Right after the coup in Belgrade, those settlements with a large majority of ethnic Germans were occupied by Tschetniks (Serbian Army), which guarded all public buildings and installations and kept the population off the streets and in their homes. The Danube Swabian community later paid for this protection. The call up and mobilization of men for the Yugoslavian Army was publicly announced in all communities on April 1, 1941, but all ethnic German men had been called up two or three days earlier. Along with the mobilization there was the requisition of food and supplies, horses and wagons. In some cases this involved shooting and violence.
There is no official record of the numbers of ethnic Germans mustered into the army, or how many failed to report for service. In each community, it was a different story, the only consistency was what was true of one nationality was also true of the others. According to the information contained in the various Heimatb�cher, most of the ethnic Germans reported to the Army. The vast majority of them were assigned to duty in remote areas of Bosnia, Macedonia, southern Serbia and Herzegovina.
At 5:30 pm on April 6th, 1941, the Reich government announced that the German Army had invaded Greece and Yugoslavia during the night. To this day we have no idea of how many ethnic Germans fell in this war against the German Army. Numbers are usually not given in the Heimatb�cher either, and those that list any names indicate that they were murdered by Yugoslavian troops, usually by men from their own units. The war lasted only two weeks and the losses suffered by the Yugoslavian Army were not very high since the campaign was short. That was also true of the ethnic Germans serving in their armed forces.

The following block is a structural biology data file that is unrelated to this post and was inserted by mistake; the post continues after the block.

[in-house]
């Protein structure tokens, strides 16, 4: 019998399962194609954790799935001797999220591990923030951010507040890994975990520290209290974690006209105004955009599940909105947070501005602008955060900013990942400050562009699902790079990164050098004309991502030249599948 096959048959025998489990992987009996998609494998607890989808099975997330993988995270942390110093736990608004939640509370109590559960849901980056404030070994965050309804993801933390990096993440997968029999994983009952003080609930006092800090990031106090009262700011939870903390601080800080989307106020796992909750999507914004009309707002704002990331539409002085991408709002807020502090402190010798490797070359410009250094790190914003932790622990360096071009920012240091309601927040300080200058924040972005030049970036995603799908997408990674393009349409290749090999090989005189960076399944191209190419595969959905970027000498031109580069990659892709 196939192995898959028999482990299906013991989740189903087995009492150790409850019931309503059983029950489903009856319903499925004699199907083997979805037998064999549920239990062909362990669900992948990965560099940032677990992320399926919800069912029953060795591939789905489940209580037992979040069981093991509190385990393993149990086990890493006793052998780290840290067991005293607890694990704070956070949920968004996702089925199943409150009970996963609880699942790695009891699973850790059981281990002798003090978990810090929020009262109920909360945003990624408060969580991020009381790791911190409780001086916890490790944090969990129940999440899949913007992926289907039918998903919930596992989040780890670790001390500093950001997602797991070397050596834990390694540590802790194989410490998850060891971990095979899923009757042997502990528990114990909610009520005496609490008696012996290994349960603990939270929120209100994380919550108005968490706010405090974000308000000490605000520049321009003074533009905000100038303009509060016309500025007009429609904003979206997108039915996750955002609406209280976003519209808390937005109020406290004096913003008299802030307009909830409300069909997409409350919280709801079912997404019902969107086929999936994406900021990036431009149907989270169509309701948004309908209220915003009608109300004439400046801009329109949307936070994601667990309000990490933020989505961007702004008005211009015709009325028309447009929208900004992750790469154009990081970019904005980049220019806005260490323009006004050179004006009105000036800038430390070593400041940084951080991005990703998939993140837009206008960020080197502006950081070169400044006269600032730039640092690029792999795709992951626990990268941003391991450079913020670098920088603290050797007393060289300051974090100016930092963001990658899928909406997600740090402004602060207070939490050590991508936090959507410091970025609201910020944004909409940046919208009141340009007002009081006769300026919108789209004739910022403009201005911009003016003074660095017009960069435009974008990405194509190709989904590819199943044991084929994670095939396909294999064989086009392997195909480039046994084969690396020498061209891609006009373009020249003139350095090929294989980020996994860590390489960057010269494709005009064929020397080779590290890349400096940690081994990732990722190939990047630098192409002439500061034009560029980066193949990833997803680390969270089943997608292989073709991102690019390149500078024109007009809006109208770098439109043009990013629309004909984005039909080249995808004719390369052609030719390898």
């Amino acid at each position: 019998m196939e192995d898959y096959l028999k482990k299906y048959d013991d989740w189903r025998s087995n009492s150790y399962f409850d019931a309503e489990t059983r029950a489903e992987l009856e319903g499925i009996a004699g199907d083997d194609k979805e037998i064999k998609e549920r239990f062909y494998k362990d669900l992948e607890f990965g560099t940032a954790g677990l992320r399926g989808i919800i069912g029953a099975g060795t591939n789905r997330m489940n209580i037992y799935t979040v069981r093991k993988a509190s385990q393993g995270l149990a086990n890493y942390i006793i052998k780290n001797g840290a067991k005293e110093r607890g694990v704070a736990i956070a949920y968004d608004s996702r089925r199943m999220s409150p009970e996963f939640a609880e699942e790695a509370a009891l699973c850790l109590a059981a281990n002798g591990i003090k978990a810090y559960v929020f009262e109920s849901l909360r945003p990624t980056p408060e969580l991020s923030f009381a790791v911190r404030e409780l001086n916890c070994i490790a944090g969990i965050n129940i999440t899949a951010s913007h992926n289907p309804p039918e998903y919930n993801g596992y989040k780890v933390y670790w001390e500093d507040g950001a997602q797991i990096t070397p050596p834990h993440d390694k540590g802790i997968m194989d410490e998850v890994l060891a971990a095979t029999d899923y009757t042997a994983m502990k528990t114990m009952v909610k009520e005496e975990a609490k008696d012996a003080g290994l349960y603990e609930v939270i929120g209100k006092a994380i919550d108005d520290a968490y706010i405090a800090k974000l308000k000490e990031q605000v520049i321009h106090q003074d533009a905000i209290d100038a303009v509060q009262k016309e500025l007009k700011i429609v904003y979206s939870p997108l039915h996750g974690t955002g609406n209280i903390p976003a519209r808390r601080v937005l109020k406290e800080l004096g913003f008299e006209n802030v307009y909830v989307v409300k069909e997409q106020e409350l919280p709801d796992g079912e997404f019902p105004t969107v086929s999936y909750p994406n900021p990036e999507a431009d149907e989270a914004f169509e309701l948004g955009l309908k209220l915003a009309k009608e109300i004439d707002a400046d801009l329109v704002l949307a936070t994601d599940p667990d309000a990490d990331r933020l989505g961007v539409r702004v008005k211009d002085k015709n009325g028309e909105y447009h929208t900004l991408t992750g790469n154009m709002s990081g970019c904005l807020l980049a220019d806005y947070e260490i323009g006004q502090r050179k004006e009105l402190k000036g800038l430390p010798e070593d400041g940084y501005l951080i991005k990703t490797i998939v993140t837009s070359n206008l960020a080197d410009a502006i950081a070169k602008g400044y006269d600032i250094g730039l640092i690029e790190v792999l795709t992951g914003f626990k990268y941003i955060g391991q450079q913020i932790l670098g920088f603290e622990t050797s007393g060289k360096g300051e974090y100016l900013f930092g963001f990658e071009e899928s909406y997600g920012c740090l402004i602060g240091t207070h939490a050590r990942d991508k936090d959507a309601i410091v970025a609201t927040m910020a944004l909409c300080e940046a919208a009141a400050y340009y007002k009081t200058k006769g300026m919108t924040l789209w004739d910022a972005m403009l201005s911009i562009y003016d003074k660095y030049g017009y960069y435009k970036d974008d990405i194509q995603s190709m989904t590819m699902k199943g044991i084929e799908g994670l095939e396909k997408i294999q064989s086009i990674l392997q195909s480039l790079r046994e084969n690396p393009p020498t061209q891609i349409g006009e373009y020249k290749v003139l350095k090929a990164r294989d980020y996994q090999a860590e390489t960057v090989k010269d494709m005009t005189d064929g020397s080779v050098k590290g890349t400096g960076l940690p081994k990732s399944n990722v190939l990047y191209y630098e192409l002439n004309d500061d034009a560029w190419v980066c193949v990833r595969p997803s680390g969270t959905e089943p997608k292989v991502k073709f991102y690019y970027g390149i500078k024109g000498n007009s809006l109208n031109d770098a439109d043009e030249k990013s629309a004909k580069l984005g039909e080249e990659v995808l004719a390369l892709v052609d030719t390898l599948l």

As soon as the war broke out the police confiscated all weapons in the possession of the ethnic Germans, mostly hunting rifles and in addition they also took all radios. The prepared lists of leading ethnic Germans were used to arrest them as hostages in Syrmien. In Belgrade and Semlin all ethnic German men were arrested (even an 80 year old man). In Syrmien the total number of hostages numbered about four hundred. The dungeons of the fortress of Peterwardein were filled to overflowing so that those from Syrmien were kept in their own regions. They were released within a few days as the German Army moved quickly into Syrmien and the Yugoslavian troops fled from the area.
Talk of a “fifth column” at work to explain the rapid victory of the German Army really does not hold any water in terms of historical fact, nor does the use of the Deustche Mannschaft units doing rearguard action. All of that is the figment of the imagination of the retreating Serbs. Many of the Yugoslav troops deserted and wore civilian clothes and headed for home.
A day after the invasion began the news spread that all of Yugoslavia was disintegrating. On April 10, 1941 Slavko Kvaternik declared the independent state of Croatia in Agram and the Hungarians who had not participated in the fighting were already moving in to occupy the Batschka and the Lower Baranya. Along with the retreating Yugoslavian Army fled the authorities and local officials along with the police forces leaving anarchy behind them.
By Easter of 1941, a week after the beginning of the Yugoslavian campaign all of the larger settlement areas of the ethnic Germans in Croatia, Slavonia and Syrmien were in the hands of German troops that were welcomed by the inhabitants, in Schutzberg in Bosnia as the German troops arrived the villagers stood on the streets and sang, “Now Thank We All Our God.”